If you walked into the average medical practice on any given day, you would see patients ranging in age from 1 to 101. Understanding and adapting to the needs of such a diverse group of patients is challenging. Many offices are struggling with this, and patient dissatisfaction is at an all-time high.
In the Patient-Provider Relationship Study, recently commissioned by Solutionreach, researchers found that one in three patients are likely to switch practices within the next couple of years.
The question is why. What is happening to patient loyalty? And more importantly—what can medical offices do to stem the tide?
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In addition to studying patient switching preferences, the study also examined the dynamics of generational satisfaction and preferences, posing the following questions:
- What impact does age have on patient satisfaction and retention?
- What role does it play in patient loyalty?
- Which services create satisfaction for the different generations?
A closer look at how age impacts patient satisfaction
To better understand how age impacts patient retention, it is important to take a closer look at the results from each of the key age groups.
- Millennials—Satisfaction levels among the youngest cohort were dismal. Millennials are the least satisfied with all aspects of the practice, including the doctor, office team, and practice logistics. In fact, a stunning 81 percent say that they are not completely satisfied with their medical office. Unsurprisingly, millennials are also extremely likely to switch practices in the upcoming years. Nearly half—46 percent—of millennials say they will probably move on to a new medical practice in the next couple of years.
- Gen X—The satisfaction levels of Gen Xers lies somewhere between millennials and boomers. The numbers are still concerning, however. Two out of three Gen Xers are not satisfied with their medical office. Around 35 percent say they will probably change practices in the near future.
- Baby Boomers—While millennials are three times more likely to switch providers than boomers, there are still a significant number of unhappy patients in this demographic. Nearly 60 percent of boomers are not completely satisfied with their medical office and one in five will switch practices in the near future.
Regardless Of Age—Technology Boosts Patient Satisfaction
It’s easy to assume that everyone who moves on to a new practice does so because they move or change insurance providers. The truth is a growing number are switching for other reasons.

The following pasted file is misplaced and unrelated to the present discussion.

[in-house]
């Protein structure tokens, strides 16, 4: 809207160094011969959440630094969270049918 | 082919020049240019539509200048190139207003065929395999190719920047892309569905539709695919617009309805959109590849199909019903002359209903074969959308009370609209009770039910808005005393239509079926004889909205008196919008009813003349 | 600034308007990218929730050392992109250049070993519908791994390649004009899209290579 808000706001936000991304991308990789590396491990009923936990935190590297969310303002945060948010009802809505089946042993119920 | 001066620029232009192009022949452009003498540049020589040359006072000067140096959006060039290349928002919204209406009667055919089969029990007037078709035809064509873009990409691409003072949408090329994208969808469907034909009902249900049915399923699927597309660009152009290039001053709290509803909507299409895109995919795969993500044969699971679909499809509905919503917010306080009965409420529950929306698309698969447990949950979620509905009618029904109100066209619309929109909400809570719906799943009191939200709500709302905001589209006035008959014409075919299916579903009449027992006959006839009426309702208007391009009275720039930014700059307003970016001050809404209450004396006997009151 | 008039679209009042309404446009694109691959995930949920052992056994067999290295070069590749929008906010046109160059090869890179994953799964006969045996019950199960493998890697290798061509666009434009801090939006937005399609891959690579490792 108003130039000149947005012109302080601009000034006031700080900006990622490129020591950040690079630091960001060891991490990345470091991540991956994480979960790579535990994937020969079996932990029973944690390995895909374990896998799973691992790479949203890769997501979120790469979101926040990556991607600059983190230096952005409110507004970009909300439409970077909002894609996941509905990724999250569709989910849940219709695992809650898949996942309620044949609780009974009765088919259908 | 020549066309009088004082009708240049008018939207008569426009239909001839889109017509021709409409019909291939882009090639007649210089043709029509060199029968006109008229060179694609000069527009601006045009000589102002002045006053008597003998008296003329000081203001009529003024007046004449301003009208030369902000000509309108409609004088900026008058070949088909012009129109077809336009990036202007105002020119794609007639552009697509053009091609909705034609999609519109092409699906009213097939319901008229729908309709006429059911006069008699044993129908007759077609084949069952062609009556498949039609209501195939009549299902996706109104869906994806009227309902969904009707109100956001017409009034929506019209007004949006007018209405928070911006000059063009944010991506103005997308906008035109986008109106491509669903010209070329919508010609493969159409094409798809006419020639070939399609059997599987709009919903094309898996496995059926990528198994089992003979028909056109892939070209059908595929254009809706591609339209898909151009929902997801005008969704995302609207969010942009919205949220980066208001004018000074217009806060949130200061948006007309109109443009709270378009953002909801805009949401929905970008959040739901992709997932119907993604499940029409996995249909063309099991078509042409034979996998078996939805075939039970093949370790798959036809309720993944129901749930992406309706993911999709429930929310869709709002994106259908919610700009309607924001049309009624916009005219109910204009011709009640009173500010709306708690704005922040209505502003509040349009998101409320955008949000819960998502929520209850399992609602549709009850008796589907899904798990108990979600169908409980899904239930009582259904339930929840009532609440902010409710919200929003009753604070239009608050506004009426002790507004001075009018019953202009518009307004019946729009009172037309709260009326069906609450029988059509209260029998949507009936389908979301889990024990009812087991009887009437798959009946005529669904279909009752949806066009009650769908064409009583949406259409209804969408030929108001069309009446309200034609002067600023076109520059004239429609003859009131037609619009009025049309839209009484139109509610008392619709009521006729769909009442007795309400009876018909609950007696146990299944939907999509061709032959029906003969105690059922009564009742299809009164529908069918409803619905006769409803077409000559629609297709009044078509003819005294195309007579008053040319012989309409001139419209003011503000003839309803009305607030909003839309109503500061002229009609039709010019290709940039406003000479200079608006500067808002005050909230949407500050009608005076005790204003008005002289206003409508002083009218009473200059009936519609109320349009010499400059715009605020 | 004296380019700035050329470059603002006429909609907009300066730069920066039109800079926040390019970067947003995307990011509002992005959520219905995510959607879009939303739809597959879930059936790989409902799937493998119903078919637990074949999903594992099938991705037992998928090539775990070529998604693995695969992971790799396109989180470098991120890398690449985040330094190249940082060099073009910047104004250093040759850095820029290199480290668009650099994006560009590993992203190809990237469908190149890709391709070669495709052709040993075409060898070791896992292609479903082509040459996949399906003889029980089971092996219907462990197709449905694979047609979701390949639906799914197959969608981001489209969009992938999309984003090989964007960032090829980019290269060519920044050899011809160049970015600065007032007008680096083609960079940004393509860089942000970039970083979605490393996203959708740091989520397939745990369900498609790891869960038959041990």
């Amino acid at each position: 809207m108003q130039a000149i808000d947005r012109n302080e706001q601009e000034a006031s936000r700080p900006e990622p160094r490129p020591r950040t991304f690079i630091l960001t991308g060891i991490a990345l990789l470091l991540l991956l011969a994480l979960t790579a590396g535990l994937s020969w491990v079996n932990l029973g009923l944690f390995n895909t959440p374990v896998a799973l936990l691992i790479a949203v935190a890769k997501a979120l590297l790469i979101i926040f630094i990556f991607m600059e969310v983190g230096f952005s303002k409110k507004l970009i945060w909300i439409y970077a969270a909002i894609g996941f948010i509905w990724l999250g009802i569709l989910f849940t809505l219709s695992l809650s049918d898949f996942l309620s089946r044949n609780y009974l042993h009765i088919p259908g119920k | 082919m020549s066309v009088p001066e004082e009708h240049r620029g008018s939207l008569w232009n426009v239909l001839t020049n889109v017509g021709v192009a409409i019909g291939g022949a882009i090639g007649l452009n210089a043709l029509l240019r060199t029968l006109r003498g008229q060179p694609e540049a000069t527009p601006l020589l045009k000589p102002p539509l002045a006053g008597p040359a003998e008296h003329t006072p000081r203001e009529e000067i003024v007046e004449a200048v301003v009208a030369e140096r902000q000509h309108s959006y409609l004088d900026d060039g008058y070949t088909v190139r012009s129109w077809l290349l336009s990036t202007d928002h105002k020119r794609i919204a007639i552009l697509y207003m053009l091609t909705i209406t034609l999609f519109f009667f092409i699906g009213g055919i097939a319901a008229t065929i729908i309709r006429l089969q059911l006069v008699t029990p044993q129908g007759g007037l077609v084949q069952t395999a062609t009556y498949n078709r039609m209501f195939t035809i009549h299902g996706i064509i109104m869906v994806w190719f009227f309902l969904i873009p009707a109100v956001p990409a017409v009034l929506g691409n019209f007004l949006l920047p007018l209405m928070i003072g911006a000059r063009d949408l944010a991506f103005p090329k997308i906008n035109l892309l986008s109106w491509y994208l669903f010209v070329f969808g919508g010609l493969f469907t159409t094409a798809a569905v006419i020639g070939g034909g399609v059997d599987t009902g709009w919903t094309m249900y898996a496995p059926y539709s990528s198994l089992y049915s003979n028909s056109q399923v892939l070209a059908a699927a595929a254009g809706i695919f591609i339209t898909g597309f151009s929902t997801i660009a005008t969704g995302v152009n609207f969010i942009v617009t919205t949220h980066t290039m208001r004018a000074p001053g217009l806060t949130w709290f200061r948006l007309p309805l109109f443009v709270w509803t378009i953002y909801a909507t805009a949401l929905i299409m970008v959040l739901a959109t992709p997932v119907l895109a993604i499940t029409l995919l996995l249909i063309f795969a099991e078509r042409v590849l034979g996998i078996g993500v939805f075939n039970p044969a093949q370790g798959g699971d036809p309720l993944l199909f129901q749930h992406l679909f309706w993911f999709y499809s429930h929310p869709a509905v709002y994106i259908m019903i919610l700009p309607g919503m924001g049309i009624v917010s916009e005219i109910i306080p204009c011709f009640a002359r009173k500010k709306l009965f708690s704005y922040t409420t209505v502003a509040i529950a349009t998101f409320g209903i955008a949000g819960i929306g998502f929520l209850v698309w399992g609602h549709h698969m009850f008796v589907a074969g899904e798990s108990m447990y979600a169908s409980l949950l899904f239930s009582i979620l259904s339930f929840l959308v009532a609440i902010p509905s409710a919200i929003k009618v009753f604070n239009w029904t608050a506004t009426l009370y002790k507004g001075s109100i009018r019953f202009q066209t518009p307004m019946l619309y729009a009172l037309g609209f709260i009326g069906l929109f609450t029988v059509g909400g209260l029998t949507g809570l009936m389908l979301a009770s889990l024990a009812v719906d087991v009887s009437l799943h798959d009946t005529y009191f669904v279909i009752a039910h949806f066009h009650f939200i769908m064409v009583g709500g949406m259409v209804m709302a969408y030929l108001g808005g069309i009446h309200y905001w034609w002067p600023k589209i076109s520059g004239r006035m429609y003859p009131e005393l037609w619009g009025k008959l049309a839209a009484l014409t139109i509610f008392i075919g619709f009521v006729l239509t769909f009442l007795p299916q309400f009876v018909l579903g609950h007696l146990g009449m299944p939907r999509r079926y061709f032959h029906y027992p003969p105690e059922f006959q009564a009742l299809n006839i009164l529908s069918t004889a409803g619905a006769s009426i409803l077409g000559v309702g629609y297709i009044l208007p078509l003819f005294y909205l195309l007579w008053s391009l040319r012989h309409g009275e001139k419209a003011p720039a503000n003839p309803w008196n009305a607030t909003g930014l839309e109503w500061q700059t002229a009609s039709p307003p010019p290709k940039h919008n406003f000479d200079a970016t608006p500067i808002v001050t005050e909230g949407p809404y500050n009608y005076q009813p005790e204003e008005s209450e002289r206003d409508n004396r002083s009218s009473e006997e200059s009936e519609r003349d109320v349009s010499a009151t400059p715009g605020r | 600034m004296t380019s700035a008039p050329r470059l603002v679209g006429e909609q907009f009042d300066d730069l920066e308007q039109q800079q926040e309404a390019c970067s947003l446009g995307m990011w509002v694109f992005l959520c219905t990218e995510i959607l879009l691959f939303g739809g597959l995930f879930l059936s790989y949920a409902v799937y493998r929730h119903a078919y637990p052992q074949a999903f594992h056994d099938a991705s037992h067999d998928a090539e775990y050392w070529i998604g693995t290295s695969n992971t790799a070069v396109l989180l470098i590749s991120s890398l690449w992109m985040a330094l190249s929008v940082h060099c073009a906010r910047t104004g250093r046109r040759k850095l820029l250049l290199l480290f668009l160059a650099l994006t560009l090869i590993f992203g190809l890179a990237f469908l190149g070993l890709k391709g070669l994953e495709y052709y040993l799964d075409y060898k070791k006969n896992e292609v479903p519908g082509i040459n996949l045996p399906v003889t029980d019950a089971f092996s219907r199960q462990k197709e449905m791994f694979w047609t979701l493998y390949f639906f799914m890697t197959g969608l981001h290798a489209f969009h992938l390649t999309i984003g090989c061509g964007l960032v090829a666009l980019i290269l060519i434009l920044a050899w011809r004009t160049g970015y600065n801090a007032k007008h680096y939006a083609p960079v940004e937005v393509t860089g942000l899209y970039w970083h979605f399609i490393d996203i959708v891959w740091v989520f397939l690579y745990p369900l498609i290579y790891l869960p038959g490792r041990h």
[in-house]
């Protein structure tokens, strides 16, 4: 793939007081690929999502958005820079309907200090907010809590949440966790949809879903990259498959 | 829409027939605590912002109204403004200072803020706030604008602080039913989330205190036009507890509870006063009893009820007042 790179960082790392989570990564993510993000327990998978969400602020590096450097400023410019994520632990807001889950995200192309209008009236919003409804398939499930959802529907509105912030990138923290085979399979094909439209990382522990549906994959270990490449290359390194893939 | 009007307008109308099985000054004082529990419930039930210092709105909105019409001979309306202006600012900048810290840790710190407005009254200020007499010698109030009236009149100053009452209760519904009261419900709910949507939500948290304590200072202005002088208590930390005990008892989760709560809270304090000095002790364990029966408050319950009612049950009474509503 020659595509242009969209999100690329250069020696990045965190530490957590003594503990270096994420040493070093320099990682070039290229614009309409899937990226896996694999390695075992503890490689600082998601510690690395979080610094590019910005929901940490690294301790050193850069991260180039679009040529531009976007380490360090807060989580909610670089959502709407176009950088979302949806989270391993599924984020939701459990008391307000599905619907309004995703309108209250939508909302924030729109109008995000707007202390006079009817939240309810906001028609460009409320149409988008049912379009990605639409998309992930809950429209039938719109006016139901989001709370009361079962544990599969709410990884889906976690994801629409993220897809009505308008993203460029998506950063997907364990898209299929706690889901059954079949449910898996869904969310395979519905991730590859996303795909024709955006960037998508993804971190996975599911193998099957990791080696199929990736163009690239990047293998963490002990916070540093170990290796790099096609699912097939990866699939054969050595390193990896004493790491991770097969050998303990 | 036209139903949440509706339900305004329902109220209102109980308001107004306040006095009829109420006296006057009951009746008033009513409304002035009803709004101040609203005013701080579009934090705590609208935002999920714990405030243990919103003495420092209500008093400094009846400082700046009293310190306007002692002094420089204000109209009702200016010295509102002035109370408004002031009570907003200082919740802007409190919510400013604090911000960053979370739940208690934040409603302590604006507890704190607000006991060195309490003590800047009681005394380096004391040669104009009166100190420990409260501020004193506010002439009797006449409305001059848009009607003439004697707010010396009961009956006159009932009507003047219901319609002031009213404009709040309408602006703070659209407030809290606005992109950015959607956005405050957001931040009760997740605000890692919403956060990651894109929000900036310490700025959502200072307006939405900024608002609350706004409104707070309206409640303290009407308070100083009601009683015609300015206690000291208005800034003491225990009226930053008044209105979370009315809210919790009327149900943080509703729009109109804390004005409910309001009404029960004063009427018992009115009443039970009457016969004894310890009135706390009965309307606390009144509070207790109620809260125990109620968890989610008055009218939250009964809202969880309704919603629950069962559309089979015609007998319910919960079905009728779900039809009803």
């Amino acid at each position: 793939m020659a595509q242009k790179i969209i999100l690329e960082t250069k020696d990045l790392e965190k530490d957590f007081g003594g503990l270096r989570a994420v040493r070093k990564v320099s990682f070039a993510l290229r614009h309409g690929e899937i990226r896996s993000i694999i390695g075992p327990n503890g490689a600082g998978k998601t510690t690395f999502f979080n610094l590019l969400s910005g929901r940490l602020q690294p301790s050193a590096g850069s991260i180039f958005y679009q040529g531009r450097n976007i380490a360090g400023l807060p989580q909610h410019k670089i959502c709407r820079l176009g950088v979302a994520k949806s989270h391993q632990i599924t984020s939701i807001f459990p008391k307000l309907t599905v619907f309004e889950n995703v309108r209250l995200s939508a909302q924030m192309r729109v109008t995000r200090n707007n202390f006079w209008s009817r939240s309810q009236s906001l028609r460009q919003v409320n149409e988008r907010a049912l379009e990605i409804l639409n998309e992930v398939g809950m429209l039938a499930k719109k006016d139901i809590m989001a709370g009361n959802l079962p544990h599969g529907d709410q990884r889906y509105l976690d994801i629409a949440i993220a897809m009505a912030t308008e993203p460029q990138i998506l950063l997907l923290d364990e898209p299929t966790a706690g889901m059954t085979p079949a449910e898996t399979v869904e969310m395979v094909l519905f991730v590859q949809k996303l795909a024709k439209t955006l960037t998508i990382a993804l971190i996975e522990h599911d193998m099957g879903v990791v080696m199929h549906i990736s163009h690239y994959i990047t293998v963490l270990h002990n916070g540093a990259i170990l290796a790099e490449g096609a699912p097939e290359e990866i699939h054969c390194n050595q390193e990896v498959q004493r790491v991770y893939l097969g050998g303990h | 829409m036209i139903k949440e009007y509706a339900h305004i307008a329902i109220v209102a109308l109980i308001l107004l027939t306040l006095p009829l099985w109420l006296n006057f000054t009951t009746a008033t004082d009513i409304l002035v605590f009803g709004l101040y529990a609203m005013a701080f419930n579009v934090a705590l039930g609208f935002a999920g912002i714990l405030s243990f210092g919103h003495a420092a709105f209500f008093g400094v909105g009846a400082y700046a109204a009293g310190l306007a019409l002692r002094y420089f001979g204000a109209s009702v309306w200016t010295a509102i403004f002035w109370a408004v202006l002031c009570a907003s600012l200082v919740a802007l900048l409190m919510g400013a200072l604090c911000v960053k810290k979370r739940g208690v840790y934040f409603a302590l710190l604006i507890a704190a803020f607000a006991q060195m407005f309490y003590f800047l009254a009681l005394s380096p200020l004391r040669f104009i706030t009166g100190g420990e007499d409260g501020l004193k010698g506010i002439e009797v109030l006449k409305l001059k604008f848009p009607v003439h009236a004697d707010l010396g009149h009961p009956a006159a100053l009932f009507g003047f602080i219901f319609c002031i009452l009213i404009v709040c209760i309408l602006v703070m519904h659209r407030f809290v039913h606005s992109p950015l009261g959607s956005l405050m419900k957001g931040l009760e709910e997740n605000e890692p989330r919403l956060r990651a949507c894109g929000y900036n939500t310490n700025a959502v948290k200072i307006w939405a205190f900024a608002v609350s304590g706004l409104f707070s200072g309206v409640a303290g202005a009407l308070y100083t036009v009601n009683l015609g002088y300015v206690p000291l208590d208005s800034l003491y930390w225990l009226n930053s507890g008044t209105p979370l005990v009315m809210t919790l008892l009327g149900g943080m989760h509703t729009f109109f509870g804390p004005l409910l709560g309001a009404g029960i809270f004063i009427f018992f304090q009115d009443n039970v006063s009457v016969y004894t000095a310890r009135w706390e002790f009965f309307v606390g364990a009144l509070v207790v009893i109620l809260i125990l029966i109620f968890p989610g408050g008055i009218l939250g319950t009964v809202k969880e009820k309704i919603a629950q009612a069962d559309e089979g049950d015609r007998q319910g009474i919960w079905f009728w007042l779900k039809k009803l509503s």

Why are they so dissatisfied?
Picture the average patient in your mind. What characteristics about them have changed over the past few decades?
The biggest thing is that we have become unbelievably attached to technology—it’s rare to find any of us without either a phone, tablet, or computer. We use technology for virtually everything.
This is the area in which medical practices are struggling to keep up. Solutionreach’s study found that this is the exact category in which patients are least satisfied with their medical office. This is true regardless of age. Millennials, Gen Xers, and baby boomers all want more technology.
The biggest gap between what patients want and what medical practices offer is around texting. Texting has been the most used form of communication for over a decade now, but according to the survey less than 30 percent of practices offer any texting options. Today, every office should be able to:
- Send a text—94 percent of millennials and 87 percent of Gen Xers want to receive texts from your office. But it’s not just the “youngsters.” Two out of three baby boomers also want you to text them.
- Receive a text—While some offices have started sending out reminder texts, far fewer actually have the ability to have a patient initiate text messaging through the office number. Eighty-seven percent of millennials and seventy-nine percent of Gen Xers say that they want to be able to text their doctor. Once again, boomers are also on board—58 percent say they want to send a text to their medical practice.
Today’s patient lives are completely intertwined with technology. Medical practices will need to adapt to using technology in new ways to connect with patients or risk losing one in three patients in the coming two years.
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